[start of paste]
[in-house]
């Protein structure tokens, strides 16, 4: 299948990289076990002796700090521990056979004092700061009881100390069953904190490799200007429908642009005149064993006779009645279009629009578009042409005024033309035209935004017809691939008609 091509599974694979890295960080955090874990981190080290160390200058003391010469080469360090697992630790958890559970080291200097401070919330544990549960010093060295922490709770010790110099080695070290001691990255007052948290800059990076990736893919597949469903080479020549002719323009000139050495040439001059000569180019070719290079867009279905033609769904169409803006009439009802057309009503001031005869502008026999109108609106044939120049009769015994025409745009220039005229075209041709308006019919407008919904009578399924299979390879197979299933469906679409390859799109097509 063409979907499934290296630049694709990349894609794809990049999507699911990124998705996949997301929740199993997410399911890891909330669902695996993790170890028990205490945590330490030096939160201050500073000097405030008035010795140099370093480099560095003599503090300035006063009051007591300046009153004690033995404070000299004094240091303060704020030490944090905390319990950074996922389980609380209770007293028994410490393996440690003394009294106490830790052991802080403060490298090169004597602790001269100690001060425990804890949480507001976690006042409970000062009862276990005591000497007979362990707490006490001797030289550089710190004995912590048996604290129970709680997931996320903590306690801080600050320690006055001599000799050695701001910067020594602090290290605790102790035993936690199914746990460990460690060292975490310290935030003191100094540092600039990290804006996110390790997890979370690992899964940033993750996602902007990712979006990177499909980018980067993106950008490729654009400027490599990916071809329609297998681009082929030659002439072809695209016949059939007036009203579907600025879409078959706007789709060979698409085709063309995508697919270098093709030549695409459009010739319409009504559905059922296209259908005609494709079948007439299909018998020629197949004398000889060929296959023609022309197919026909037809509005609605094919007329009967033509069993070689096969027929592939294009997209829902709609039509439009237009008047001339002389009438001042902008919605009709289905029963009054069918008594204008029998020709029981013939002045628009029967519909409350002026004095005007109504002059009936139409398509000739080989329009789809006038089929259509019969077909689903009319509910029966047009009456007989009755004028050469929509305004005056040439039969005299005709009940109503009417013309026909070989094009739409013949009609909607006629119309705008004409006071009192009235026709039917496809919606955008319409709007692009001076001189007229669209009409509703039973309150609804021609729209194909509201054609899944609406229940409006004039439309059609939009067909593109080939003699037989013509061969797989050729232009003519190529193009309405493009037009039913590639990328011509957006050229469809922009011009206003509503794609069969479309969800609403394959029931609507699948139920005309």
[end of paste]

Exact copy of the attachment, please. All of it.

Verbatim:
[in-house]
């Protein structure tokens, strides 16, 4: 299948990289076990002796700090521990056979004092700061009881100390069953904190490799200007429908642009005149064993006779009645279009629009578009042409005024033309035209935004017809691939008609 091509599974694979890295960080955090874990981190080290160390200058003391010469080469360090697992630790958890559970080291200097401070919330544990549960010093060295922490709770010790110099080695070290001691990255007052948290800059990076990736893919597949469903080479020549002719323009000139050495040439001059000569180019070719290079867009279905033609769904169409803006009439009802057309009503001031005869502008026999109108609106044939120049009769015994025409745009220039005229075209041709308006019919407008919904009578399924299979390879197979299933469906679409390859799109097509 063409979907499934290296630049694709990349894609794809990049999507699911990124998705996949997301929740199993997410399911890891909330669902695996993790170890028990205490945590330490030096939160201050500073000097405030008035010795140099370093480099560095003599503090300035006063009051007591300046009153004690033995404070000299004094240091303060704020030490944090905390319990950074996922389980609380209770007293028994410490393996440690003394009294106490830790052991802080403060490298090169004597602790001269100690001060425990804890949480507001976690006042409970000062009862276990005591000497007979362990707490006490001797030289550089710190004995912590048996604290129970709680997931996320903590306690801080600050320690006055001599000799050695701001910067020594602090290290605790102790035993936690199914746990460990460690060292975490310290935030003191100094540092600039990290804006996110390790997890979370690992899964940033993750996602902007990712979006990177499909980018980067993106950008490729654009400027490599990916071809329609297998681009082929030659002439072809695209016949059939007036009203579907600025879409078959706007789709060979698409085709063309995508697919270098093709030549695409459009010739319409009504559905059922296209259908005609494709079948007439299909018998020629197949004398000889060929296959023609022309197919026909037809509005609605094919007329009967033509069993070689096969027929592939294009997209829902709609039509439009237009008047001339002389009438001042902008919605009709289905029963009054069918008594204008029998020709029981013939002045628009029967519909409350002026004095005007109504002059009936139409398509000739080989329009789809006038089929259509019969077909689903009319509910029966047009009456007989009755004028050469929509305004005056040439039969005299005709009940109503009417013309026909070989094009739409013949009609909607006629119309705008004409006071009192009235026709039917496809919606955008319409709007692009001076001189007229669209009409509703039973309150609804021609729209194909509201054609899944609406229940409006004039439309059609939009067909593109080939003699037989013509061969797989050729232009003519190529193009309405493009037009039913590639990328011509957006050229469809922009011009206003509503794609069969479309969800609403394959029931609507699948139920005309």